[audio:http://www.artmarketmonitor.com/wp-content/uploads/2011/01/Batoni-Thomas-Fortescue-Alan-Wintermute-Christies.mp3|titles=Batoni, Thomas Fortescue (Alan Wintermute, Christie’s)] (Click on player to listen to audio)
From Christie’s catalogue:
Many of Batoni’s earliest British patrons were from Anglo-Irish families […] The pattern set in the years around 1750 was to be maintained for over thirty years and the builders of many of the great Irish houses of the period, including for example Headfort, commissioned portraits from Batoni. It may not be a coincidence that two other Irish sitters, Sir John Parnell, later 2nd Bt., and James Stewart of Killymoon, were also painted by the artist in 1767-68.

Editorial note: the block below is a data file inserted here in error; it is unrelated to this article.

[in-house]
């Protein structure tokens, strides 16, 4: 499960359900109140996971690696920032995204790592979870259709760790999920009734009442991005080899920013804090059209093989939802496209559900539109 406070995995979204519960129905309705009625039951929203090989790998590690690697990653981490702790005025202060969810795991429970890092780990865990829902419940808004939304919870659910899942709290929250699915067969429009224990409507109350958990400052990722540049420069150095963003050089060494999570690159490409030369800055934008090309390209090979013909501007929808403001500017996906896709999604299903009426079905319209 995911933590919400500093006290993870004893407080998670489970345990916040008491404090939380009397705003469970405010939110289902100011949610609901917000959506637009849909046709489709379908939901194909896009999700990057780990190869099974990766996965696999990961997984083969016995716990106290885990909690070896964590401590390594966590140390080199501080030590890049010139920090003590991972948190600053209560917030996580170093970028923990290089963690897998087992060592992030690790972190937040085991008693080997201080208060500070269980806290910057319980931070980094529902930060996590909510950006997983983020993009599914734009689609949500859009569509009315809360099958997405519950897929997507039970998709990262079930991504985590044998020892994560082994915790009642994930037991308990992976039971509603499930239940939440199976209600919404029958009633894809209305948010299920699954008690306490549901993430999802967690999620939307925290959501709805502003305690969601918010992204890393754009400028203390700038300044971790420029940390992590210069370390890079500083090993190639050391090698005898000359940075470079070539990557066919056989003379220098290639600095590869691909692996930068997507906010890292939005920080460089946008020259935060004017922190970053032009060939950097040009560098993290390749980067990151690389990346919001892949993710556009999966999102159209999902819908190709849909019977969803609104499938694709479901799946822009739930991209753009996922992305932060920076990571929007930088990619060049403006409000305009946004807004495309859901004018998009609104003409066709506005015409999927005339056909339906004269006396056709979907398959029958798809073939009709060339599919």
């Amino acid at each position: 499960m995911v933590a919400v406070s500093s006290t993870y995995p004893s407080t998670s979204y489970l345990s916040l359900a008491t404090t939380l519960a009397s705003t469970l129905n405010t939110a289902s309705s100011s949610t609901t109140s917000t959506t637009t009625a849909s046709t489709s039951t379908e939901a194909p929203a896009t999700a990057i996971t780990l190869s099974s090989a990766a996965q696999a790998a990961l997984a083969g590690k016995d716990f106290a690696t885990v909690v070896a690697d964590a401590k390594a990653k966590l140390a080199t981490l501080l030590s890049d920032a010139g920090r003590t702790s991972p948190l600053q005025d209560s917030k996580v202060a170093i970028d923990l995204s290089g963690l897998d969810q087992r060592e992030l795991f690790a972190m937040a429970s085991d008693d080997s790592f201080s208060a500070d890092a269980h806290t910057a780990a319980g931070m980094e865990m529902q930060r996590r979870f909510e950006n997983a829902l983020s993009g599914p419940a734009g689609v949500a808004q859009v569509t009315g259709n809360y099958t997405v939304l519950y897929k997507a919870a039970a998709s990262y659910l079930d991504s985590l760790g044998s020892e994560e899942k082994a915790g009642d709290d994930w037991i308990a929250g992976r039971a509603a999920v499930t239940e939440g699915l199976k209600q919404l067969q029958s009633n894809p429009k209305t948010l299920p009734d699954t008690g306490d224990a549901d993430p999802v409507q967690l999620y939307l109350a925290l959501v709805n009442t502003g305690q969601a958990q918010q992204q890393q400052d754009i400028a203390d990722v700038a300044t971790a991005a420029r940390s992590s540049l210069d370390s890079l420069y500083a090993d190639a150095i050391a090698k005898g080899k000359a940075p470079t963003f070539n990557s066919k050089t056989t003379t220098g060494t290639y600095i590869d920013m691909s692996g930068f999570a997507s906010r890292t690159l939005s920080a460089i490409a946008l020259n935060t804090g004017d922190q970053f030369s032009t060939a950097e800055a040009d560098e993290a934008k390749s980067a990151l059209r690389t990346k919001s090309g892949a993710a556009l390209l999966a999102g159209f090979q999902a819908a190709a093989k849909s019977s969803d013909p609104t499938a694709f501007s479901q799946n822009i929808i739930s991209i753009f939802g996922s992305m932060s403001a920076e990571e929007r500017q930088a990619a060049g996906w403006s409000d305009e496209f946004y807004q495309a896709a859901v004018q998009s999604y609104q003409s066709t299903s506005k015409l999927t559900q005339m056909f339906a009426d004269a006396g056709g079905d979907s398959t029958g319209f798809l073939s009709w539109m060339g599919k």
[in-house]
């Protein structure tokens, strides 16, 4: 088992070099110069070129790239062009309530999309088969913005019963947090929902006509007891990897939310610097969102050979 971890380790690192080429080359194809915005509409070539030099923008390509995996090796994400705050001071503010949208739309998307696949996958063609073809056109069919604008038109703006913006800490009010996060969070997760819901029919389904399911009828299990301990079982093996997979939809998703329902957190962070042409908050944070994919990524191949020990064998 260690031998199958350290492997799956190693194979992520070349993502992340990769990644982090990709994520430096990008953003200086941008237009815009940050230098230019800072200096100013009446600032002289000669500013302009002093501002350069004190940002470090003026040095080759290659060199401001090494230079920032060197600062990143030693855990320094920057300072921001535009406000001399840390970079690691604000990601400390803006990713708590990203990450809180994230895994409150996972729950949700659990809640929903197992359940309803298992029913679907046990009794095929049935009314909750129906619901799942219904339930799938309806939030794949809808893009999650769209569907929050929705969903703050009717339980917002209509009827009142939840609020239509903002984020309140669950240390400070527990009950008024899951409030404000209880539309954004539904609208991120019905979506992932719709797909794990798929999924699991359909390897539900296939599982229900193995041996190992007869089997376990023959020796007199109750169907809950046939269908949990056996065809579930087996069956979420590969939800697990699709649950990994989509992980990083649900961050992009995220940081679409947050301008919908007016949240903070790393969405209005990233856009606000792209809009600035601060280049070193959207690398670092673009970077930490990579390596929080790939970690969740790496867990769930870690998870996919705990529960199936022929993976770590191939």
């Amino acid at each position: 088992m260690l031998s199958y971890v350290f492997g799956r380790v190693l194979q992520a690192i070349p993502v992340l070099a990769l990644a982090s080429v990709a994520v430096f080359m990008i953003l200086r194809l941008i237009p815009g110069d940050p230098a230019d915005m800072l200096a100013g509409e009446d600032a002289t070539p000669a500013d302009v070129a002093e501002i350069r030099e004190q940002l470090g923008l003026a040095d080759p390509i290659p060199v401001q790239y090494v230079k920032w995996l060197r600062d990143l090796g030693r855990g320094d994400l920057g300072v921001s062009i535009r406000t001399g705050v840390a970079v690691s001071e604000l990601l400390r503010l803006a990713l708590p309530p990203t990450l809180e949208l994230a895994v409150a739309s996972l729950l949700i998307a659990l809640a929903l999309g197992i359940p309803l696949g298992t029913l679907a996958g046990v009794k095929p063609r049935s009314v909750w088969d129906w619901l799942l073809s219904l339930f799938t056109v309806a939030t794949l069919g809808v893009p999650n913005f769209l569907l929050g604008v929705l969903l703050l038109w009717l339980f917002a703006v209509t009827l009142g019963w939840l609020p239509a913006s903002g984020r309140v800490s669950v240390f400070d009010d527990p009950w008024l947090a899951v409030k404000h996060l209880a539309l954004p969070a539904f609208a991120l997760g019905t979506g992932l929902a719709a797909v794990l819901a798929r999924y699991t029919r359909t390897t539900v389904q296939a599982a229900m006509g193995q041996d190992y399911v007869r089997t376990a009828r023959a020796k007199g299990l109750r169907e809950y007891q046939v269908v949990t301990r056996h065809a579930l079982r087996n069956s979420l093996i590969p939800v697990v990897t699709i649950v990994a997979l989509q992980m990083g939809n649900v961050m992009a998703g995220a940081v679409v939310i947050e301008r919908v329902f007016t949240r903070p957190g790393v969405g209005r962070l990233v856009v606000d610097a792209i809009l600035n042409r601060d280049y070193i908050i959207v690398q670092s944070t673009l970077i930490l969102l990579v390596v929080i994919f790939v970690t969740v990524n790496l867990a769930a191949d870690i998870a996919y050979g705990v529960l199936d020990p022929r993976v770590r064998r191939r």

A fine example of Batoni’s controlled classicism, the present portrait is of the same year as two of the artist’s most masterly full-lengths, Sir Sampson Gideon and His Tutor, (Melbourne, National Gallery of Victoria) and John, Lord Mountstuart, later 1st Marquess of Bute (Mount Stuart). Employing precise paint strokes and a high level of surface polish, Batoni renders Fortescue’s slightly amused expression with subtle vivacity, while the sitter’s striking emerald green coat and waistcoat is flamboyant in its flourish of lace and gold frogging — the artist’s control of fabrics never relaxes — making for a memorable and elegant image of youthful self-confidence.